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the times they czar a-changin’
by joe redden tigan
pop culture

When you’re talking about appointing a top-ranking United States government official to oversee things like national security and economic recovery, I suppose it’s one thing to find the use of the term czar not playful, funny, or sexy. It’s quite another to wonder whether it’s still even ironic.

The latest American czar in what’s getting to be too long a line (“car czar” still on our lips, with energy czar and drug czar having become vernacular, among others) will be responsible for federalizing cyber security. Proposed legislation by Sen. Jay Rockefeller IV (D-West Virginia) and Sen. Olympia Snowe (R-Maine) that has been accepted by President Obama will soon create what politicians and media call without blinking an eye a “cyber czar”. This person will be empowered by the federal government to impose cyber security protocols on private industry.

The purity of United States democracy and the laissez-faire economics that are mandatory to help maintain it aside, this gives me fresh concerns over using the term czar, especially in light of the Obama administration’s deepening encroachment into former stalwarts of free enterprise. It has become a definite trend, nay habit, to use czar for and amongst what we consider to be some of the most important people in the world.

My main concern here isn’t so much the linguistic subversive czar could invoke, though I think we should definitely keep an eye on it. (I’m pretty much obligated at this point to say how obviously Orwell would have field day with some of this stuff.) And, though also not my number one concern, I am worried that we seem to be completely oblivious to what we do when we call our leaders czars. I don’t care if it is all nudge-nudge, wink-wink, tongue-in-cheek, MSNBC-laden smarminess.

Seriously, why would we call the person we’re hoping will stop the flow of drugs into our country a czar? Does that seem at best counterproductive and at worst an instant dismantling of any credibility that person probably would have liked to preserve?

I’m going to risk seeming condescending here for a minute and refresh our memories on the definition:

czar (noun)

1. an emperor or king.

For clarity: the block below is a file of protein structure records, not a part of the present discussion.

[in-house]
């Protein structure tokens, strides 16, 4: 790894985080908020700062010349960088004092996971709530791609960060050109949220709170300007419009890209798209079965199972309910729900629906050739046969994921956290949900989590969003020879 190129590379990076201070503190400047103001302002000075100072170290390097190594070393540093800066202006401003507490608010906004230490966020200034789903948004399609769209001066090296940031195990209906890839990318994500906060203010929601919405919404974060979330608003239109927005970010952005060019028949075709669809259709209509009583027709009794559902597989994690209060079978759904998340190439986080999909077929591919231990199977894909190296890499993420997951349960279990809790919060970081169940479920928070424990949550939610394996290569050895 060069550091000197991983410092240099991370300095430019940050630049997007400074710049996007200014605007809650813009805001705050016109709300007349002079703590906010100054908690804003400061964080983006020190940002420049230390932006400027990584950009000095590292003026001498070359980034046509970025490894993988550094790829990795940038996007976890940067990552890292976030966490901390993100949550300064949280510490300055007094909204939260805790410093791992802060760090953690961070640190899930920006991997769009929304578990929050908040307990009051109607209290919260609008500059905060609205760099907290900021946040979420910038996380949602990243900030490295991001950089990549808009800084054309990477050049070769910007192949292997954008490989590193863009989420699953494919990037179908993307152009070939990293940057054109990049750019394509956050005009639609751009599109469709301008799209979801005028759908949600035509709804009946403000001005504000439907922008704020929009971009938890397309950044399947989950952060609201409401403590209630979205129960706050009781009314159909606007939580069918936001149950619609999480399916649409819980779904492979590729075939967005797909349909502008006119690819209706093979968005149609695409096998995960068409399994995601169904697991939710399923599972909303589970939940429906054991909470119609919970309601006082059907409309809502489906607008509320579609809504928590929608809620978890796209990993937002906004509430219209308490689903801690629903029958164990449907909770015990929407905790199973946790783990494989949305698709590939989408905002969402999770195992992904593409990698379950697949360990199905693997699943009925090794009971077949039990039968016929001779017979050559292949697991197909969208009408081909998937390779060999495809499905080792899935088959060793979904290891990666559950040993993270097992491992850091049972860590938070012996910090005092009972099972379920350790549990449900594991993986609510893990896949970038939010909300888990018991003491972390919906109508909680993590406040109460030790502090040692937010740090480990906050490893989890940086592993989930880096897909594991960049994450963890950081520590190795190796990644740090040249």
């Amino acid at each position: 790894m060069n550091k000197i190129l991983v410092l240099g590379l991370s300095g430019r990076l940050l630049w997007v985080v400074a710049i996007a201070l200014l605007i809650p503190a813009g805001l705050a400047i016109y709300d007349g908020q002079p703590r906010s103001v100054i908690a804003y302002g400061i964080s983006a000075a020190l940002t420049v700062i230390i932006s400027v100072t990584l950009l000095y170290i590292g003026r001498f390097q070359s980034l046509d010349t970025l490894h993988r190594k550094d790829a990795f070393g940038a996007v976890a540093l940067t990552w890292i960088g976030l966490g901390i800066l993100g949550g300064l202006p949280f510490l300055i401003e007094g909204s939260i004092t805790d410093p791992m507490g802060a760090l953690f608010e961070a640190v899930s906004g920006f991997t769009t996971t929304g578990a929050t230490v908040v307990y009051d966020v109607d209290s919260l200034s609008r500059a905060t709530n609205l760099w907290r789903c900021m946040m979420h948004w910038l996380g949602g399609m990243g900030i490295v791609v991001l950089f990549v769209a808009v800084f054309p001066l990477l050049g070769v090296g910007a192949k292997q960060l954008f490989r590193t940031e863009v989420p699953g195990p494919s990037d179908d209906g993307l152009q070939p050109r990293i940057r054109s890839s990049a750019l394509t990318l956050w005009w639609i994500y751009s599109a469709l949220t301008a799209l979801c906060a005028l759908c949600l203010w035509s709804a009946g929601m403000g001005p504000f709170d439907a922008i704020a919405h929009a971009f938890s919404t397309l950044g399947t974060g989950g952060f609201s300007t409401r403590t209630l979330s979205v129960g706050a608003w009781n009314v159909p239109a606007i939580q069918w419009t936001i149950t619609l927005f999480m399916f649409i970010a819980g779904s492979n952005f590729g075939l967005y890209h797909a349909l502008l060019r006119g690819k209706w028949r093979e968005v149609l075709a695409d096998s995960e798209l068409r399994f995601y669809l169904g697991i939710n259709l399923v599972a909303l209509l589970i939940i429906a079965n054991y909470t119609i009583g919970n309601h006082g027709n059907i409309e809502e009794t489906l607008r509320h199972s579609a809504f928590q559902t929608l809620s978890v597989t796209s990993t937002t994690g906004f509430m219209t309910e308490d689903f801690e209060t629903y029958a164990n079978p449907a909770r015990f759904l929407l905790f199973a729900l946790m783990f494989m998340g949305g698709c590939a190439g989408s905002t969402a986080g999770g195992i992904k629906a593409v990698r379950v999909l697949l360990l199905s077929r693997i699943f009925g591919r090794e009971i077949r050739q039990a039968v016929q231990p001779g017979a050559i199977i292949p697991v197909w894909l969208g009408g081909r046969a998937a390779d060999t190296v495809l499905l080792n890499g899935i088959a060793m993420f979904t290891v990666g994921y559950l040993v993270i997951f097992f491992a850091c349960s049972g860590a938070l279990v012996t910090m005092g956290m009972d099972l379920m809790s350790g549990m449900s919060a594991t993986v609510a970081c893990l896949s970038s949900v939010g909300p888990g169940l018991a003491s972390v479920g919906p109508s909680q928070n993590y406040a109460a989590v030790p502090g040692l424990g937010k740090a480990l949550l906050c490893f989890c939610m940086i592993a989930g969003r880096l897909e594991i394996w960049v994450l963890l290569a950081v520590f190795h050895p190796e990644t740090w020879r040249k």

2. (often initial capital letter ) the former emperor of Russia.
3. an autocratic ruler or leader.
4. any person exercising great authority or power in a particular field.

Sorry, and not to let dictionary.com write my piece, but let’s further refresh our memories on the definition of autocratic, which right off the bat we know isn’t democratic:

1. pertaining to or of the nature of autocracy or of an autocrat; absolute: autocratic government.
2. like an autocrat; tyrannical; despotic; domineering: autocratic behavior; an autocratic person.

Just for the hell of it, here’s democratic:

1. pertaining to or of the nature of democracy or a democracy.
2. pertaining to or characterized by the principle of political or social equality for all: democratic treatment.
3. advocating or upholding democracy.

Also before I go on a bit more about how I don’t find czar sexy, I feel like I should make a few concessions and confessions that are either directly related to my concerns or sort of glimmer on their fringe:

• I confess I’ve never been a big fan of taking definitions of words and applying them as the practical, end-all beat-all final say on things; we know things are rarely that black or white. But you have to start somewhere.
• I confess I feel that with all this heightened throwing around of czar, a reminder of certain definitions might be precautionary, if not necessary.
• I confess I needed this reminder just as much as the next guy.
• I concede the economic downturn requires swift, drastic action.
• I concede things have gotten out of hand.
• I confess I don’t think they’ve gotten so out of hand that we now need a Czar.
• I confess I don’t believe in the action the Obama team has decided on.
• I confess I think sacrifice is required to experience reward. "If a house of cards falls, don’t rebuild using cards," I must confess I’ve often thought and must concede I did not originate.
• I confess I often think “We can put a man on the moon, but we can’t implement a gas-free car? You must be fucking kidding me.”
• I confess when people talk about moon-landing-shot-in-Arizona-conspiracy stuff, I listen intently.
• I confess I think of myself as an optimist.
• I concede I am not the first person to write about a concern with czars in America.
• I concede that, as I get a little older, not as many things seem funny to me. I’m chalking this up to an evolutionary leftover that tells us we eventually need to get a little more serious as life goes on if just for self-preservation, still even today when we get our news from the comedy channel. (Obvious or not, really, Orwell would be like a kid in a candy shop…)

That having been said, my main concern with this growing habit of calling our leaders czars goes beyond anything linguistic or political. It’s bigger than that, to me. I’m worried that it might influence our behavior. To be precise, I think there seems to already be a swelling search for and hopeful reliance on saviors. We seem to be finding it REALLY enticing to want to believe and trust in an all-knowing, all-powerful overseer of things. I won’t say I have actual proof of this, but I am willing to go out on a limb and call it a strong instinct of mine. Getting in the habit of calling our leaders czars seems like it could exacerbate this urge to put our welfare in the hands of a single trustworthy caretaker, which is unrealistic, and could further cloud the path to any recovery, self-reliance.